Updated: Fri, 04/15/2022 - 03:00

Aytül Uçar, who has been working at the İzmir Representative Office of Human Rights Foundation of Turkey (TİHV) for 23 years, was detained on February 3rd, 2021 during the protest of the President’s designation of the Boğaziçi University rector. Two separate lawsuits were filed against Uçar for “defamation of the President” and “defiance of the Law no 2911”. Aytül Uçar is currently awaiting trial.

Aytül Uçar is a civil society professional and has been a rights defender since her youth. She was born on May 1st, 1974 in Elazığ and moved to İzmir with her family when she was four. She comes from a Kurdish-Alevi family from Dersim. She received her upper education in social services.

She joined the Women’s Committee of the Izmir branch of the Human Rights Association (İHD) after graduating from high school in 1992. The assassination of Musa Anter that same year was a turning point for Uçar. She sees the Sivas Massacre of 1993 as another turning/transformation point for her.

Besides the Human Rights Association, Uçar has also worked for the Pir Sultan Abdal Foundation. She worked for the Izmir branch of the Chamber of Electrical Engineers for two years. Since 1999, she has been working as the medical secretary for the Izmir branch of the Human Rights Foundation of Turkey (TİHV).

On February 3rd, 2021, Aytül Uçar was amongst the detainees of the police intervention during the press statement in Izmir protesting the President’s designation of the Boğaziçi University rector. Following her detention, she was served with two separate lawsuits one year apart.

Uçar, along with two others (Emine Akbaba and İrem Çelikbaş), was initially sued for the allegation of “defaming the President” at the 41st Criminal Court of First Instance of Izmir. The indictment offered as evidence the testimonies of the deputy police chief and a police officer that were present at the vehicle holding the detainees. The first session of the trial that was to take place on November 18th, 2021 was postponed because the presiding judge was on leave.

The second lawsuit was filed on February 14th, 2022, on the allegations of “Defiance of the Law no. 2911 on Meetings and Demonstrations”, “Defamation”, “Unlawful Assembly After Having Been Warned to Disperse”, and “Resistance to Prevent Police Duty”. Once again the testimonies of eight police officers were on the indictment acknowledged by the 49th Criminal Court of First Instance on February 14th, 2022. The police officer plaintiffs claimed to have been battered and injured by the six defendants including Uçar.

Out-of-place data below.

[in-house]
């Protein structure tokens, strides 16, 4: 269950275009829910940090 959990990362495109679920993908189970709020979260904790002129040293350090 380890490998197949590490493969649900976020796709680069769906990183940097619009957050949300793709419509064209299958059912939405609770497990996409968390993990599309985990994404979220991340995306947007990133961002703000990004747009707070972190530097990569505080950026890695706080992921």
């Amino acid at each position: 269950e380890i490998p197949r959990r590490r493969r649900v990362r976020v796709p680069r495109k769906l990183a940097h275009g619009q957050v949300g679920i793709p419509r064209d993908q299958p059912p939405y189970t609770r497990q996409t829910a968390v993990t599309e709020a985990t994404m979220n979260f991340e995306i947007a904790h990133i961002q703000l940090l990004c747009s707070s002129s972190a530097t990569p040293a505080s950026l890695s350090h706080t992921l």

The first hearing of the case was held on April 15, 2022. Aytül Uçar identified the police officer who tortured her in the audience section of the courtroom. Following Uçar's statement, the lawyers demanded that the police officer be identified and removed from the hall. However, this request of the lawyers was denied. After the statements were taken, the case was adjourned to 24 June 2022.  

On the other hand, Aytül Uçar describes the events of that day as follows: “There was one lawyer present in the detainee vehicle when I was brought there and another lawyer was brought while I was there. Both of them were detained as they were pleading to the officers to show mercy on the other detainees. As the detainees were being battered and handcuffed from the rear, we naturally demanded that the police treat them humanely and follow pandemic protocols. Then they threatened to handcuff all of us from the rear. The circumstances that were already tense kept getting worse due to the agitation from the police. It was impossible for us to be silent in that vehicle in the light of all that we had been taught by our struggle against torture and our knowledge of how to treat and document torture victims. As I was there, I simultaneously “observed” all that was happening as a person that had not only witnessed but also contributed to reporting, photographing, archiving, and preparing statistics of such misconduct. It was an unfortunate but valuable observation, although I wish never to have witnessed it. The harsh police intervention I saw that day should never have been experienced by anyone on those vehicles.”

A total of 104 people were detained at the demonstrations held in Izmir on the 1st, 3rd and 5th of February, and many of them have filed complaints at the Human Rights Foundation for being subjected to torture and mistreatment during their detention.